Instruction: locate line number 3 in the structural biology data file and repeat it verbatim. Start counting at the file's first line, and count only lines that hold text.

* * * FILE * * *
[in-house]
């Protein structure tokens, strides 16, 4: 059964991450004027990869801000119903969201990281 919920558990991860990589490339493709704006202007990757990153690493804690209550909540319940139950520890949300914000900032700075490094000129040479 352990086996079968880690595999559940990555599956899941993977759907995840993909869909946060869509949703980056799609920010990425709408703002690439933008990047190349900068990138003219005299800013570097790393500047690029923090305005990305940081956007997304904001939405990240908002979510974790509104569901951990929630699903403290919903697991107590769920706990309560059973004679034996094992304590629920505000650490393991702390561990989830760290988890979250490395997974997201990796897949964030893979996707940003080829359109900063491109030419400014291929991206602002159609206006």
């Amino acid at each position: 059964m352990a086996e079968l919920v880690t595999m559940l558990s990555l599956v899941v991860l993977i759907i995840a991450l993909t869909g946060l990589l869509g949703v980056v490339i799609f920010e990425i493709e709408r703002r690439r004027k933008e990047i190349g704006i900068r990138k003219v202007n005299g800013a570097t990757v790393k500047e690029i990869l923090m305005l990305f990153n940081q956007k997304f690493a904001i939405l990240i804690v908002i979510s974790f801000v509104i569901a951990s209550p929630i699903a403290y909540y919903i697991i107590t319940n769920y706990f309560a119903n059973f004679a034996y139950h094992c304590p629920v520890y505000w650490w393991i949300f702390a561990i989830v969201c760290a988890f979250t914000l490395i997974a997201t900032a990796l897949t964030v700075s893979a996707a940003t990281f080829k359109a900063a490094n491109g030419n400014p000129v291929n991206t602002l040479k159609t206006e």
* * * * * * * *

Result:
């Amino acid at each position: 059964m352990a086996e079968l919920v880690t595999m559940l558990s990555l599956v899941v991860l993977i759907i995840a991450l993909t869909g946060l990589l869509g949703v980056v490339i799609f920010e990425i493709e709408r703002r690439r004027k933008e990047i190349g704006i900068r990138k003219v202007n005299g800013a570097t990757v790393k500047e690029i990869l923090m305005l990305f990153n940081q956007k997304f690493a904001i939405l990240i804690v908002i979510s974790f801000v509104i569901a951990s209550p929630i699903a403290y909540y919903i697991i107590t319940n769920y706990f309560a119903n059973f004679a034996y139950h094992c304590p629920v520890y505000w650490w393991i949300f702390a561990i989830v969201c760290a988890f979250t914000l490395i997974a997201t900032a990796l897949t964030v700075s893979a996707a940003t990281f080829k359109a900063a490094n491109g030419n400014p000129v291929n991206t602002l040479k159609t206006e």